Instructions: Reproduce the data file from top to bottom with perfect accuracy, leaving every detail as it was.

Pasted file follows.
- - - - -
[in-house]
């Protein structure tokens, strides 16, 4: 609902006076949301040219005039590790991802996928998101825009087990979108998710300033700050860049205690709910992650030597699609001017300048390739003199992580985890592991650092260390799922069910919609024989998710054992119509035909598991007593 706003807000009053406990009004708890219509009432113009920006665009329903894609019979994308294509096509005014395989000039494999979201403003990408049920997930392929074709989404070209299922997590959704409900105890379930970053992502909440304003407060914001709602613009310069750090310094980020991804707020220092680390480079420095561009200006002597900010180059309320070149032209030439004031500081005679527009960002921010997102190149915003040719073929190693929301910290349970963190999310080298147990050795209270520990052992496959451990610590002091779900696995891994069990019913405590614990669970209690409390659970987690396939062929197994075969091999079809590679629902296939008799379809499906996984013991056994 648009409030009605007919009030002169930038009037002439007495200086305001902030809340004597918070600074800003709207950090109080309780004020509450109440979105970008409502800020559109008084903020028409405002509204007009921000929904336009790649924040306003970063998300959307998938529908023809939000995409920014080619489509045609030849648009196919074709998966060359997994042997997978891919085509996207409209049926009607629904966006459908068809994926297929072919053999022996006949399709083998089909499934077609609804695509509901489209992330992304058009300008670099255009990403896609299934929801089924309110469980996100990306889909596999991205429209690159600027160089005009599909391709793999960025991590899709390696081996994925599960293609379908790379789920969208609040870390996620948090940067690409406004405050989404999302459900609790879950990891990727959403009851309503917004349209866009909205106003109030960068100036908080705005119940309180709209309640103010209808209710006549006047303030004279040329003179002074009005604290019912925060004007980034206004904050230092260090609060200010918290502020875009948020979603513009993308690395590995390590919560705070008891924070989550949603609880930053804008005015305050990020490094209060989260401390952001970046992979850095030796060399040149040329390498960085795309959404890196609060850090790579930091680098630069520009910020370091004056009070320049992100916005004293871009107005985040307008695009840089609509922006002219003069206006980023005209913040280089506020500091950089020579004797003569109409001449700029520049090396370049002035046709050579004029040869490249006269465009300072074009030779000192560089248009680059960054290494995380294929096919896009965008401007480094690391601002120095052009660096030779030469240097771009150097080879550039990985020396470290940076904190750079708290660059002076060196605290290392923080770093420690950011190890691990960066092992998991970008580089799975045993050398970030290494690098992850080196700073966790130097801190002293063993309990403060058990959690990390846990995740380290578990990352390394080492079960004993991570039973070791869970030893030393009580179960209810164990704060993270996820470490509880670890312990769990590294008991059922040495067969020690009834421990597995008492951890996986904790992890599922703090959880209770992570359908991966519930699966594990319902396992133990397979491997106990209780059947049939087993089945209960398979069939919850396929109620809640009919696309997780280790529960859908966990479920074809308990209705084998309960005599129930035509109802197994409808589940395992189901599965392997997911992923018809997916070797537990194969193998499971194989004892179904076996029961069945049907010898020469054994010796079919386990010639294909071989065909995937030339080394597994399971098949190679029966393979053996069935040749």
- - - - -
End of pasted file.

[in-house]
């Protein structure tokens, strides 16, 4: 609902006076949301040219005039590790991802996928998101825009087990979108998710300033700050860049205690709910992650030597699609001017300048390739003199992580985890592991650092260390799922069910919609024989998710054992119509035909598991007593 706003807000009053406990009004708890219509009432113009920006665009329903894609019979994308294509096509005014395989000039494999979201403003990408049920997930392929074709989404070209299922997590959704409900105890379930970053992502909440304003407060914001709602613009310069750090310094980020991804707020220092680390480079420095561009200006002597900010180059309320070149032209030439004031500081005679527009960002921010997102190149915003040719073929190693929301910290349970963190999310080298147990050795209270520990052992496959451990610590002091779900696995891994069990019913405590614990669970209690409390659970987690396939062929197994075969091999079809590679629902296939008799379809499906996984013991056994 648009409030009605007919009030002169930038009037002439007495200086305001902030809340004597918070600074800003709207950090109080309780004020509450109440979105970008409502800020559109008084903020028409405002509204007009921000929904336009790649924040306003970063998300959307998938529908023809939000995409920014080619489509045609030849648009196919074709998966060359997994042997997978891919085509996207409209049926009607629904966006459908068809994926297929072919053999022996006949399709083998089909499934077609609804695509509901489209992330992304058009300008670099255009990403896609299934929801089924309110469980996100990306889909596999991205429209690159600027160089005009599909391709793999960025991590899709390696081996994925599960293609379908790379789920969208609040870390996620948090940067690409406004405050989404999302459900609790879950990891990727959403009851309503917004349209866009909205106003109030960068100036908080705005119940309180709209309640103010209808209710006549006047303030004279040329003179002074009005604290019912925060004007980034206004904050230092260090609060200010918290502020875009948020979603513009993308690395590995390590919560705070008891924070989550949603609880930053804008005015305050990020490094209060989260401390952001970046992979850095030796060399040149040329390498960085795309959404890196609060850090790579930091680098630069520009910020370091004056009070320049992100916005004293871009107005985040307008695009840089609509922006002219003069206006980023005209913040280089506020500091950089020579004797003569109409001449700029520049090396370049002035046709050579004029040869490249006269465009300072074009030779000192560089248009680059960054290494995380294929096919896009965008401007480094690391601002120095052009660096030779030469240097771009150097080879550039990985020396470290940076904190750079708290660059002076060196605290290392923080770093420690950011190890691990960066092992998991970008580089799975045993050398970030290494690098992850080196700073966790130097801190002293063993309990403060058990959690990390846990995740380290578990990352390394080492079960004993991570039973070791869970030893030393009580179960209810164990704060993270996820470490509880670890312990769990590294008991059922040495067969020690009834421990597995008492951890996986904790992890599922703090959880209770992570359908991966519930699966594990319902396992133990397979491997106990209780059947049939087993089945209960398979069939919850396929109620809640009919696309997780280790529960859908966990479920074809308990209705084998309960005599129930035509109802197994409808589940395992189901599965392997997911992923018809997916070797537990194969193998499971194989004892179904076996029961069945049907010898020469054994010796079919386990010639294909071989065909995937030339080394597994399971098949190679029966393979053996069935040749």